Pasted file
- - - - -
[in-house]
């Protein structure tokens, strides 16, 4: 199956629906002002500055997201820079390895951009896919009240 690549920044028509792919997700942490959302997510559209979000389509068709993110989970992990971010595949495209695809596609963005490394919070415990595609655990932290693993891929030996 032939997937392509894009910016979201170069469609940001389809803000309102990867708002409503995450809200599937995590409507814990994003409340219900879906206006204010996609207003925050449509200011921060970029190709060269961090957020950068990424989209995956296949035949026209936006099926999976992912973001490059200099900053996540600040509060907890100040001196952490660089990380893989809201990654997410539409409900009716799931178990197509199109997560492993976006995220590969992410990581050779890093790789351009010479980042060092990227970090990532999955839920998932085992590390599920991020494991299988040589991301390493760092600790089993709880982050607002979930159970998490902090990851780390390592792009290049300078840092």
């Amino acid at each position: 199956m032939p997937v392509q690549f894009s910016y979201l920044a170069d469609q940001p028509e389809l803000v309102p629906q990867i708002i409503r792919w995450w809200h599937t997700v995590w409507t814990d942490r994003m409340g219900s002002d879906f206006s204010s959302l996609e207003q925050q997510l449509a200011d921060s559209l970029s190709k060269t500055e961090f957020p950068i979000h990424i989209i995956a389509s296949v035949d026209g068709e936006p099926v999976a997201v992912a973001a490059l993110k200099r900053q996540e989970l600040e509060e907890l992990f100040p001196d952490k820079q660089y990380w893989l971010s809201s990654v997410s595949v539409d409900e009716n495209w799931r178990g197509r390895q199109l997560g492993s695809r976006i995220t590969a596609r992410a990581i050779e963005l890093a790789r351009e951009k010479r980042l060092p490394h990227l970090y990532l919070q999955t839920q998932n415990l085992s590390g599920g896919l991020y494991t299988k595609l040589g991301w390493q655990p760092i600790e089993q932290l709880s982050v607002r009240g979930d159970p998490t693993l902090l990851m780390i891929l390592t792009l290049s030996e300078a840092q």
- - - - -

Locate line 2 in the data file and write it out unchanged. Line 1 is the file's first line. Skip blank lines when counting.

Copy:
């Protein structure tokens, strides 16, 4: 199956629906002002500055997201820079390895951009896919009240 690549920044028509792919997700942490959302997510559209979000389509068709993110989970992990971010595949495209695809596609963005490394919070415990595609655990932290693993891929030996 032939997937392509894009910016979201170069469609940001389809803000309102990867708002409503995450809200599937995590409507814990994003409340219900879906206006204010996609207003925050449509200011921060970029190709060269961090957020950068990424989209995956296949035949026209936006099926999976992912973001490059200099900053996540600040509060907890100040001196952490660089990380893989809201990654997410539409409900009716799931178990197509199109997560492993976006995220590969992410990581050779890093790789351009010479980042060092990227970090990532999955839920998932085992590390599920991020494991299988040589991301390493760092600790089993709880982050607002979930159970998490902090990851780390390592792009290049300078840092």